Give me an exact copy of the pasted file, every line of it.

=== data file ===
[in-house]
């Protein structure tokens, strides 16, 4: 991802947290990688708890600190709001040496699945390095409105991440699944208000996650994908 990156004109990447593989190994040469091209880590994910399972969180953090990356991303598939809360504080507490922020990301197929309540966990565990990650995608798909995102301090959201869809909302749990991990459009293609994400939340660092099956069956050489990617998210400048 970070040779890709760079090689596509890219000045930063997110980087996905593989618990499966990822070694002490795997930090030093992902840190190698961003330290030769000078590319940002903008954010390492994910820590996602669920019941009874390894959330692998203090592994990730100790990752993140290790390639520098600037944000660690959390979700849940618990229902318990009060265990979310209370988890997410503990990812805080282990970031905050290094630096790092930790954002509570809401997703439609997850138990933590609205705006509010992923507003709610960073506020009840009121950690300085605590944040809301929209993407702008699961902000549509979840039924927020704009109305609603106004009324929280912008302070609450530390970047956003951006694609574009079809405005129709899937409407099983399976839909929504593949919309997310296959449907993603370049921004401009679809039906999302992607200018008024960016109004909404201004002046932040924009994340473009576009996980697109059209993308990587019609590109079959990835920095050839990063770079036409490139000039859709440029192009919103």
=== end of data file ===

[in-house]
């Protein structure tokens, strides 16, 4: 991802947290990688708890600190709001040496699945390095409105991440699944208000996650994908 990156004109990447593989190994040469091209880590994910399972969180953090990356991303598939809360504080507490922020990301197929309540966990565990990650995608798909995102301090959201869809909302749990991990459009293609994400939340660092099956069956050489990617998210400048 970070040779890709760079090689596509890219000045930063997110980087996905593989618990499966990822070694002490795997930090030093992902840190190698961003330290030769000078590319940002903008954010390492994910820590996602669920019941009874390894959330692998203090592994990730100790990752993140290790390639520098600037944000660690959390979700849940618990229902318990009060265990979310209370988890997410503990990812805080282990970031905050290094630096790092930790954002509570809401997703439609997850138990933590609205705006509010992923507003709610960073506020009840009121950690300085605590944040809301929209993407702008699961902000549509979840039924927020704009109305609603106004009324929280912008302070609450530390970047956003951006694609574009079809405005129709899937409407099983399976839909929504593949919309997310296959449907993603370049921004401009679809039906999302992607200018008024960016109004909404201004002046932040924009994340473009576009996980697109059209993308990587019609590109079959990835920095050839990063770079036409490139000039859709440029192009919103």